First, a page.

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prepared for

the Clutha Parkway Steering Group


1:::::1 5 I. IS v e 11 LANDSCAPE ARCHITEC'J'

JUNE 2006


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Landscape Assessment of the Clutha Mata Au River Landscape

Anne Steven Registered Landscape Architect Wanaka


Third Report for the Clutha Parkway Steering Group

June 2006


Landscape Assessment of the
l Clutha Mata Au River Landscape
[- AND2
1.1 Study Background 1.1
1.2 Study Area 1.1
[- 1.3 Report Structure 1.1
2.1 Purposes of Assessment 2.1
2.2 Method 2.1
[ 2.3 Approach 2.2
2.4 Study Limitations 2.3
2.5 Glossary of Terms 2.3
f 2,6 The Meaning of Natural Character 2.8
2.7 Rivers as 'Natural Features' 2.10
2.8 Meaning of 'Outstanding Natural' 2.10
2,9 Meaning of 'Margin' 2.10
4.1 Introduction 4.1
4.2 Approach 4.1
l 4.3 Landscape Character Areas and River 4.4
Section Descriptions 4.7- 4.57
5.1 Introduction 5.1
5.2 Natural Character of the Clutha River 5.1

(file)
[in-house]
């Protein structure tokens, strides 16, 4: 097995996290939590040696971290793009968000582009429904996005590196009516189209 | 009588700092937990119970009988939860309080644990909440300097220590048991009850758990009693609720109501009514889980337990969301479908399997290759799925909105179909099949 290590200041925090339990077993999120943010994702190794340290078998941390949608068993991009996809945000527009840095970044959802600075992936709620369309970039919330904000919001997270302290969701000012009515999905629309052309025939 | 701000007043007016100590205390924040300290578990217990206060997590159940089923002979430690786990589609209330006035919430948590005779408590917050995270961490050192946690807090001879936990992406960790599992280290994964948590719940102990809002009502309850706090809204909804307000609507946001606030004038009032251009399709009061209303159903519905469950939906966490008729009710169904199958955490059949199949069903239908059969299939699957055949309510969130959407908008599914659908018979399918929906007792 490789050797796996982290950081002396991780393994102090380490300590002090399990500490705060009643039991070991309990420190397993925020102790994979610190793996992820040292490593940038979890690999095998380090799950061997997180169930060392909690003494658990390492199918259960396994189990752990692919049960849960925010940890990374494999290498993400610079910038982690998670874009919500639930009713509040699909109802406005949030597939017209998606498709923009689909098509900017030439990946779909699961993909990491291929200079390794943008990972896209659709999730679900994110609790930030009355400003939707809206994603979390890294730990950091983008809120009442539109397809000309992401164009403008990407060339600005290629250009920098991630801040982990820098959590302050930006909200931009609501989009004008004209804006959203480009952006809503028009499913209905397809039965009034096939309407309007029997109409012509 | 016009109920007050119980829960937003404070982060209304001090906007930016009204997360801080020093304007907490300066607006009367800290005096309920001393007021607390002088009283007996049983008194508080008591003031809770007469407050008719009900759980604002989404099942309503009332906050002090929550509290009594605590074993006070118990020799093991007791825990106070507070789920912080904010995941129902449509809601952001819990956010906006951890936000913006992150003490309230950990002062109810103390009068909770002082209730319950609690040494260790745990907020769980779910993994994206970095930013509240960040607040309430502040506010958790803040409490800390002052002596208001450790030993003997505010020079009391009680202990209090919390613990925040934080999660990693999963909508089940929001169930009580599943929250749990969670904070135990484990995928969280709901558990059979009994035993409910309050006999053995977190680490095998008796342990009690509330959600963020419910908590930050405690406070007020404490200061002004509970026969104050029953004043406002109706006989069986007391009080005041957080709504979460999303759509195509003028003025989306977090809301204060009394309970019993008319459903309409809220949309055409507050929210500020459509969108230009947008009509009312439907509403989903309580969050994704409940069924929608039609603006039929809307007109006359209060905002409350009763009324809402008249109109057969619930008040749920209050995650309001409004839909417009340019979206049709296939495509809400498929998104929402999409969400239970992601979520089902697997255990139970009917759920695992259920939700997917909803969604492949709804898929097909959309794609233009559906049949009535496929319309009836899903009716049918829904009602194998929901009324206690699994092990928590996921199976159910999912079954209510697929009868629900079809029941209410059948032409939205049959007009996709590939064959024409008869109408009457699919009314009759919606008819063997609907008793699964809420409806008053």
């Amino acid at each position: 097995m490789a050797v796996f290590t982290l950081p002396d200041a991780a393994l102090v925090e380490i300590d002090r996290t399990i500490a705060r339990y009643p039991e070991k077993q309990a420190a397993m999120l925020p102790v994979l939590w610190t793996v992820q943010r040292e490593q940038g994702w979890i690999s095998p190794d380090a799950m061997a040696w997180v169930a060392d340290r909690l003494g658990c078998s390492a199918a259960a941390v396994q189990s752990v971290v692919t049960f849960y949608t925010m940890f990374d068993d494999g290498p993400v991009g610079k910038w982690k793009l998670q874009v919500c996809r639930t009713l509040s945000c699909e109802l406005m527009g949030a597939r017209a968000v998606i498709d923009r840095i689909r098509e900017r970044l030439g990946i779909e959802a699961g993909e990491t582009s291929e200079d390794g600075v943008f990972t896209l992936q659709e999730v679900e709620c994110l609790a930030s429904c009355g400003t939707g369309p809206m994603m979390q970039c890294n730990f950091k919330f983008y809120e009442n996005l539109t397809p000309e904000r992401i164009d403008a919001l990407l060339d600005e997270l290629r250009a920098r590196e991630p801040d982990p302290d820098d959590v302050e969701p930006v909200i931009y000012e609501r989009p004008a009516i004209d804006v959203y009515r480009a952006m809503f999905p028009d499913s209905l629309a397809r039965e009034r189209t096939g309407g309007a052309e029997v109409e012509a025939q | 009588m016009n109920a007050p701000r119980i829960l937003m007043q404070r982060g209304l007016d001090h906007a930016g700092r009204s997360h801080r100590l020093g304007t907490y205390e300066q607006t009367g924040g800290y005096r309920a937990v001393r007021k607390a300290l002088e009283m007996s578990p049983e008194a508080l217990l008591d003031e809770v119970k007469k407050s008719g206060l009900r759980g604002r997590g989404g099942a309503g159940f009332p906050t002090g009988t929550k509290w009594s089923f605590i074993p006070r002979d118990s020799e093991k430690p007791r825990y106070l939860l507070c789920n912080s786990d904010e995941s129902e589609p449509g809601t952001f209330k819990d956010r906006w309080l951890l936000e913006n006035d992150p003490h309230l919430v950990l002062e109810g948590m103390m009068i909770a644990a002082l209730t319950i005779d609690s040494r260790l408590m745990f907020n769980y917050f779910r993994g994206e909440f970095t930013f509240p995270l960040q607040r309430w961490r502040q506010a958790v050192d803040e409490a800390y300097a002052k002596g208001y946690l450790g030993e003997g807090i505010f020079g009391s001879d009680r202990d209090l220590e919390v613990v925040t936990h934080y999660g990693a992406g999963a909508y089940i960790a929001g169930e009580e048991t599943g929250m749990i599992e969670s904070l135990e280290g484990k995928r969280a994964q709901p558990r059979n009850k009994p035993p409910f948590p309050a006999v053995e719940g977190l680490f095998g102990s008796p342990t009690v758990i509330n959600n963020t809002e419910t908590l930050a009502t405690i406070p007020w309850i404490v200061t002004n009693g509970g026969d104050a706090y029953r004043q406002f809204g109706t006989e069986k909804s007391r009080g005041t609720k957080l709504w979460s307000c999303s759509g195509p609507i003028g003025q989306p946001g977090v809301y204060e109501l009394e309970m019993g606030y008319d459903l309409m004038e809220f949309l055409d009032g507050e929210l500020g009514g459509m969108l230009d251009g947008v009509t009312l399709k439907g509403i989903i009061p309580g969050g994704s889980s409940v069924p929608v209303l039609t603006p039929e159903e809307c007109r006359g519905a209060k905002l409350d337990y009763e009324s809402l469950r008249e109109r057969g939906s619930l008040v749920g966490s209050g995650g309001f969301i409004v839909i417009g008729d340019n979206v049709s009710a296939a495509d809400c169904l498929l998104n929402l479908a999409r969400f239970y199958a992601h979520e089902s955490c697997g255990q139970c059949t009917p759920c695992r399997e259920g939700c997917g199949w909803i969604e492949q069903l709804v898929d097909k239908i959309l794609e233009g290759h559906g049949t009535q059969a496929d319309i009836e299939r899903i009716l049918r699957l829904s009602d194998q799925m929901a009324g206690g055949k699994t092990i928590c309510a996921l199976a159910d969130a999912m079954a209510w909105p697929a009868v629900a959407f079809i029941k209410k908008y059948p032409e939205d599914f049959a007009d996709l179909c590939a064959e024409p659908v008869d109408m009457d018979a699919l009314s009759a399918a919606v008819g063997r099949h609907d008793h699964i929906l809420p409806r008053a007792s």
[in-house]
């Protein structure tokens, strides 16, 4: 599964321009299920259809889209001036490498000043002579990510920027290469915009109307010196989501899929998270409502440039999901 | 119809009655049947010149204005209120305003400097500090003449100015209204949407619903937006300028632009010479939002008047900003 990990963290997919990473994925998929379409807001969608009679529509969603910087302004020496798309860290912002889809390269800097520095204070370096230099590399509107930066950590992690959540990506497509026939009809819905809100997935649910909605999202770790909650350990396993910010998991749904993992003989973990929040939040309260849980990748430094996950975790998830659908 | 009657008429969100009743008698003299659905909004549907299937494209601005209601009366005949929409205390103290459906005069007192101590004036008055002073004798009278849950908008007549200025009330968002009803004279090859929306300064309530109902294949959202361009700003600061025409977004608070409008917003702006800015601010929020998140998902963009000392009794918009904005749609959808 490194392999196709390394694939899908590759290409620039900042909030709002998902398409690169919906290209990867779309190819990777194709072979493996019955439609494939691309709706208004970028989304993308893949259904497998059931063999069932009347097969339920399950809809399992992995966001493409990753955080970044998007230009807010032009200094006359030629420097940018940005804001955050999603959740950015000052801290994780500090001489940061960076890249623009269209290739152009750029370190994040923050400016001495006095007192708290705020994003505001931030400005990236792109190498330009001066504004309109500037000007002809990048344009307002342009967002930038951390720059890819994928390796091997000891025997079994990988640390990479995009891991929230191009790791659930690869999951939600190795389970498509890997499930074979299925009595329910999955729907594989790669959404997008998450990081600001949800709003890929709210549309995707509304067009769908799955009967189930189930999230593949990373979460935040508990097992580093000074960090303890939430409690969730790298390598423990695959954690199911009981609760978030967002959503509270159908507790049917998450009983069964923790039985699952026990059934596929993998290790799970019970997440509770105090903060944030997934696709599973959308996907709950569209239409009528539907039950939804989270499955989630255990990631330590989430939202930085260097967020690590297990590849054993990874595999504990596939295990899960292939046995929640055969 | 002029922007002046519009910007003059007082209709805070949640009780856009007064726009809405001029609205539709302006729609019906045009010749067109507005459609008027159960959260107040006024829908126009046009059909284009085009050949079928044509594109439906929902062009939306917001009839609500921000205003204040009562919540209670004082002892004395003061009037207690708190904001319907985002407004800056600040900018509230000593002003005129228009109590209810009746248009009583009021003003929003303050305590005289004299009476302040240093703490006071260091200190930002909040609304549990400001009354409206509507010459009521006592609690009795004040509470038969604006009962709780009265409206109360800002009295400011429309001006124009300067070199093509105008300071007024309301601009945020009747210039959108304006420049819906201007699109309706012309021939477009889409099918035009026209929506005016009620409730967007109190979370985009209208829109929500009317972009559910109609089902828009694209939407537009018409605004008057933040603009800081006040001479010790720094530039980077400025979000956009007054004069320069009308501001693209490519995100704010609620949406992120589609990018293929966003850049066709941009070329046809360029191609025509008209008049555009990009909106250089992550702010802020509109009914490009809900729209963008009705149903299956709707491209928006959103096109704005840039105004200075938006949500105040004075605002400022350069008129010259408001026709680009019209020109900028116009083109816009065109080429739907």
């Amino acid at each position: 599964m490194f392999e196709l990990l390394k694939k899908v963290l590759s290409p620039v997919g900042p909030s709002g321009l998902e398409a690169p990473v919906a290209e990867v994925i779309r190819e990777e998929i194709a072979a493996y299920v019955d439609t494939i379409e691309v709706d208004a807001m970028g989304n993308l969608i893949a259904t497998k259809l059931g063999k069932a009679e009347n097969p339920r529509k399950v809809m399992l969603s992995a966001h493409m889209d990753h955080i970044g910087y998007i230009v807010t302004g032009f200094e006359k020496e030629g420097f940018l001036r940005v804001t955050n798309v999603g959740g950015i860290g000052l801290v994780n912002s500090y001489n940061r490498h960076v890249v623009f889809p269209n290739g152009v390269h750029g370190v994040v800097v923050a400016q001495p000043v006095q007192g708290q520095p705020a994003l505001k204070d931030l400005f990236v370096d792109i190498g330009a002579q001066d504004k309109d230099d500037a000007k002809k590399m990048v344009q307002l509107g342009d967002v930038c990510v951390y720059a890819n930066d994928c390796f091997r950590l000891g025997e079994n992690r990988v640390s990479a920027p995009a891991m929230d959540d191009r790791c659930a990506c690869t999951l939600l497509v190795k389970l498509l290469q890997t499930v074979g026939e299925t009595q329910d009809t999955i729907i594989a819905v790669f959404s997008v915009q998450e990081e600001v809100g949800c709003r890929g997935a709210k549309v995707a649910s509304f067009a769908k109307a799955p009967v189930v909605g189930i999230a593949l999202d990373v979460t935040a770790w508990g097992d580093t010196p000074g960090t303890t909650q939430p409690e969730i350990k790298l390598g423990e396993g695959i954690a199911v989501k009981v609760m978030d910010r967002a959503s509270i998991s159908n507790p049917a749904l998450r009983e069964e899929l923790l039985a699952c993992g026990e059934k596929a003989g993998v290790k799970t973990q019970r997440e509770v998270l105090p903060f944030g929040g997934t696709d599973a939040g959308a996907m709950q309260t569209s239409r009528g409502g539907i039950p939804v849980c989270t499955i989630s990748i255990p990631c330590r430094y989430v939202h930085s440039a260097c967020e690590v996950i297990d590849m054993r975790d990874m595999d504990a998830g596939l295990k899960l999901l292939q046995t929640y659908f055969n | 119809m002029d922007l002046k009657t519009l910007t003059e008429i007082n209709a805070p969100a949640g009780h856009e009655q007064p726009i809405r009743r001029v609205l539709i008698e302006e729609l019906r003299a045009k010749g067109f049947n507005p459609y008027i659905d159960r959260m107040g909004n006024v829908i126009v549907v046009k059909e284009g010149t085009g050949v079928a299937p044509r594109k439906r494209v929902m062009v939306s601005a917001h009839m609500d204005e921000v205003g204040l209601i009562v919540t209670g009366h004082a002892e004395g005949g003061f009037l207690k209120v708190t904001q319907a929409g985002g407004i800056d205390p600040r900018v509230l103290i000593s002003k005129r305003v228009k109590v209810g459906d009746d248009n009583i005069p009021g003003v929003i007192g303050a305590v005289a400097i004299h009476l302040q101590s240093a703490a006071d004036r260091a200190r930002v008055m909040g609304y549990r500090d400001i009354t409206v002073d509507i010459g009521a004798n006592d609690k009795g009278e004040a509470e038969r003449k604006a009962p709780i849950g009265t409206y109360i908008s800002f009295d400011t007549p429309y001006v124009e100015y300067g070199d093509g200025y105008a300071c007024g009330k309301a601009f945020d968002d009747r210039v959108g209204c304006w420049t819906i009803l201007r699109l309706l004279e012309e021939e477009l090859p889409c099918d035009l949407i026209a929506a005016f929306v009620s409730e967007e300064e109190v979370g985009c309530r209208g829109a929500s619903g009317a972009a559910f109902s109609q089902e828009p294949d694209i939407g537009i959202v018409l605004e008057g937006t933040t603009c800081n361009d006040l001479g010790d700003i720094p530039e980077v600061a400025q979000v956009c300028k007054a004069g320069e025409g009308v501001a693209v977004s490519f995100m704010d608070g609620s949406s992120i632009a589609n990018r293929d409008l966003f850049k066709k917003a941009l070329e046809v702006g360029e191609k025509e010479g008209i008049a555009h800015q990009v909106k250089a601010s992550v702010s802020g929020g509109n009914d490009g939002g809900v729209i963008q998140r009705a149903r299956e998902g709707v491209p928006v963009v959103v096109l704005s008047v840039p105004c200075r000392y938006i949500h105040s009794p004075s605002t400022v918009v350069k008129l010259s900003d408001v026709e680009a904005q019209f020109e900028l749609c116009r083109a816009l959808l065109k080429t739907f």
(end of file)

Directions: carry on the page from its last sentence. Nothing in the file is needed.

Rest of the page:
L' 5.3 Natural Character of the Primary Setting 5.5
5.4 Threats to Natural Character 5.8
5.5 Processes of Landscape Change to Retain and 5.11
[ Enhance Natural Character
5.6 Vulnerable River Landscapes 5.16
6.1 Introduction 6.1
6,2 Findings 6.1
[, 6.3 Limits of Assessment 6.1
6.4 Comparison with Other Landscape 6.1
[,- 6.5 Status of River Landscape Sections not 6.2
Meeting Outstanding Criteria
6.6 Outstanding Natural River Landscapes 6.2


Introduction and Purpose

This report documents the third of three landscape studies of the Clutha River landscape, completed for the Clutha Parkway Steering Group. The first study completed in April 2006 defined the river landscape as a corridor of land wi~h the as its central fe~ture. The second stl:.loy completed in May 2006 documented a review of existing landscape studies relevant to the river landscape.